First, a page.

- Is convinced that such dynamic development also calls for flexible and adaptable processes that require constant dialogue between the parties involved;
- Welcomes the initiative for a new EU industrial strategy that will set out actions to facilitate the transition towards a more digital, clean, circular and globally competitive EU industry with sustainable companies, including a strategy for SMEs;
- Calls on the Commission to better distinguish between technical and social competences, although both are of vital importance, as education and training that provide digital skills are the key to being prepared for a digital life;
- Notes that the Commission intends to make a clear distinction between high-risk and low-risk applications and emphasises that a detailed and thorough analysis of the various applications is needed; an enhanced legal framework that would prevent precarious working conditions and ensure workers' rights online, including collective bargaining, is also an important aspect of that approach.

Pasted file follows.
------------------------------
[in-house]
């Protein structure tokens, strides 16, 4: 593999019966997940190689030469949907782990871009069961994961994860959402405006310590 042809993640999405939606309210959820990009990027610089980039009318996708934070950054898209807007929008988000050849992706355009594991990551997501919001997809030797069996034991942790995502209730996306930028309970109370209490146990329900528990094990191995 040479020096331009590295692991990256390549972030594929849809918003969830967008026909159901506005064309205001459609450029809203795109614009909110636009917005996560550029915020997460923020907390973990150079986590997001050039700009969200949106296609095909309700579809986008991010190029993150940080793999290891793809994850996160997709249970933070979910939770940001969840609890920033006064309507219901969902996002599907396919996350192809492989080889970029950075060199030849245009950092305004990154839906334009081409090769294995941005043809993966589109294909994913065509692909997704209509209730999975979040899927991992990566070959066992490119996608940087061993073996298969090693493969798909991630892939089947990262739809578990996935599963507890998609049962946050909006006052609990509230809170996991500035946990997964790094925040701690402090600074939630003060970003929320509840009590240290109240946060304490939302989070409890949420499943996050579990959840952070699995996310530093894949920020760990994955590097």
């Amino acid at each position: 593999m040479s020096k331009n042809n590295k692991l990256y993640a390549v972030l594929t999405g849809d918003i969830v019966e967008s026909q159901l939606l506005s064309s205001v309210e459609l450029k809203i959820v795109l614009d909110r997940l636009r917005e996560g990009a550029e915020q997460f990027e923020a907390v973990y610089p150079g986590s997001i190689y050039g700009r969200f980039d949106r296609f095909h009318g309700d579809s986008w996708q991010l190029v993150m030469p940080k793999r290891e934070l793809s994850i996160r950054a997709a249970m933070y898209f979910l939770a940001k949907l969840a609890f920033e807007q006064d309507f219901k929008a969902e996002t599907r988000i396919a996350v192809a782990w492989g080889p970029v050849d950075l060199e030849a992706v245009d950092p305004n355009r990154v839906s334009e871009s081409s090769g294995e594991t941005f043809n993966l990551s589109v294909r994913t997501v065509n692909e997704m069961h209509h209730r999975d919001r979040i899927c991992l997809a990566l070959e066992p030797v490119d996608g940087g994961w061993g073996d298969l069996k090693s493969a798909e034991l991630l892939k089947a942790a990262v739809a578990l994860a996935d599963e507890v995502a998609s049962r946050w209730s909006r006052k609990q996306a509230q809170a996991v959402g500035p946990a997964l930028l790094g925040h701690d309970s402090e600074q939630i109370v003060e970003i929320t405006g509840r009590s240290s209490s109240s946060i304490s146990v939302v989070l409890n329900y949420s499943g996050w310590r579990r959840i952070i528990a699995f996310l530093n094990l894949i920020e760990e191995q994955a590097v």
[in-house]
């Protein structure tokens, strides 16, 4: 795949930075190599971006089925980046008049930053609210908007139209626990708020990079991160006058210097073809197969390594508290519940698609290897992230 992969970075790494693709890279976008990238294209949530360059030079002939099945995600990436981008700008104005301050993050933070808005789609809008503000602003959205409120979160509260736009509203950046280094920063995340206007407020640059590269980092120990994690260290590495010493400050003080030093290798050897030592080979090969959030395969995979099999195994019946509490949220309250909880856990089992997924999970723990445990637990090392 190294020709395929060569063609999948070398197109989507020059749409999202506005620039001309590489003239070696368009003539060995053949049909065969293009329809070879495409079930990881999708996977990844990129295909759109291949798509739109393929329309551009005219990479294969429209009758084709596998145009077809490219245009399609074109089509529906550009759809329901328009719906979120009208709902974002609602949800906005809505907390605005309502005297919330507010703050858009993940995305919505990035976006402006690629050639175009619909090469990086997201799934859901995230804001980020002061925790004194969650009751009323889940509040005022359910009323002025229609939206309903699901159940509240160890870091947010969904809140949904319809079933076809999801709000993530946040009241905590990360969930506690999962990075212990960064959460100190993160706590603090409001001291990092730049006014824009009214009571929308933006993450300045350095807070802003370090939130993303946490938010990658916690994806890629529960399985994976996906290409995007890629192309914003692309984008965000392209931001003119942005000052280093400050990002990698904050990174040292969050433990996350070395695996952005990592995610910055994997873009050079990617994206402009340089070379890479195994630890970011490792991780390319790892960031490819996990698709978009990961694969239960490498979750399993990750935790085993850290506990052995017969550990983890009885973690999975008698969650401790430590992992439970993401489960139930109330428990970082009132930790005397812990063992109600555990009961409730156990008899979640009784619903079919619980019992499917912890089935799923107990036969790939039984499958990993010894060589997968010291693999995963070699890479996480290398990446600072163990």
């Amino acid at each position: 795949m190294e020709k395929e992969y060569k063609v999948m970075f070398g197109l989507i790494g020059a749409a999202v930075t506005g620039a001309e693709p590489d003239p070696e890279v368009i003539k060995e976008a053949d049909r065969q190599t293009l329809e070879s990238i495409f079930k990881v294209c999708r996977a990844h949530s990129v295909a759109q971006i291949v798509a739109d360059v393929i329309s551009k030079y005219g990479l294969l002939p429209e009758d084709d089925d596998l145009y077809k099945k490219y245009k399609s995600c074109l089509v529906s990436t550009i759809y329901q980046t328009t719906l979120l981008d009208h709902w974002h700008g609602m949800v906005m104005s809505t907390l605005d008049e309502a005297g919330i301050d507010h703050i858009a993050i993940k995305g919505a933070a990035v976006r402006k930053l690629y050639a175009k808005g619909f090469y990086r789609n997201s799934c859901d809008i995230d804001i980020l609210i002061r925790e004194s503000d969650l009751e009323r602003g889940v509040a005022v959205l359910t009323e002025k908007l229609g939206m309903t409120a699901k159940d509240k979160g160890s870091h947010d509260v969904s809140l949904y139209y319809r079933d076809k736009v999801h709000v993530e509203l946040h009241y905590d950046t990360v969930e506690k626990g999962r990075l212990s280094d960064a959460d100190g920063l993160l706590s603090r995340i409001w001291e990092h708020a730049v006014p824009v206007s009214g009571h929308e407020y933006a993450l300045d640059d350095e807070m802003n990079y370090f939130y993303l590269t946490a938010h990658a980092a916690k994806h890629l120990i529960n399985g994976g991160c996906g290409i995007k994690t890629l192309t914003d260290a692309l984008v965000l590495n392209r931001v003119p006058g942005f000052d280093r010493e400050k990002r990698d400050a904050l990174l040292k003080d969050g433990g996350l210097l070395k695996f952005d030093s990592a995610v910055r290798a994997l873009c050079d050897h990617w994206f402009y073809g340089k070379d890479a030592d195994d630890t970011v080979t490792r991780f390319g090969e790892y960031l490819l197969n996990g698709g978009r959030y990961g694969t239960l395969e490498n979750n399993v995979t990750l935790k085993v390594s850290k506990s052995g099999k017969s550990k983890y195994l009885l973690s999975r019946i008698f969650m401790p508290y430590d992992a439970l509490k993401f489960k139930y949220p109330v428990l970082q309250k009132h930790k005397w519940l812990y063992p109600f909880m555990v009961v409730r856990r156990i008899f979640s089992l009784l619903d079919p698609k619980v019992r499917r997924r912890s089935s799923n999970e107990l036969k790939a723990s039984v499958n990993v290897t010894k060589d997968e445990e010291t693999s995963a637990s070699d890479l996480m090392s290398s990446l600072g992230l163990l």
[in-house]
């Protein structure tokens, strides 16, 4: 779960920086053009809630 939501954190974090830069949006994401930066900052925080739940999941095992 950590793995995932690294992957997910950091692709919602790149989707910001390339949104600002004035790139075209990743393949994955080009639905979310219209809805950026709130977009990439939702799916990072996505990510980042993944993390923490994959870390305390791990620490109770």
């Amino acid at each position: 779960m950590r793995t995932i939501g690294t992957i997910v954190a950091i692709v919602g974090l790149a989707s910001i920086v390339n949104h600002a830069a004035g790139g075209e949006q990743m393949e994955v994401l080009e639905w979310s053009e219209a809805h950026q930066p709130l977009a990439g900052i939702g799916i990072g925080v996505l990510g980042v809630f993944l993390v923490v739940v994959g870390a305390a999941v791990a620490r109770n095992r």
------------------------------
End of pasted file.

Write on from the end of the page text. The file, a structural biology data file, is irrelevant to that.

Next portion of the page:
With the recent COVID-19 coronavirus pandemic, society has been facing a reality check as regards the use of digital technology and this has posed many new challenges. The need to change habits because of the measures national governments have taken to counter the spread of COVID-19 might have long-lasting effects on consumer practices and work relations in the long term. The digital transformation should be monitored through a comprehensive and EU-funded, work-oriented research initiative on "digitalisation for decent work".
For more information please contact the INT Section Secretariat.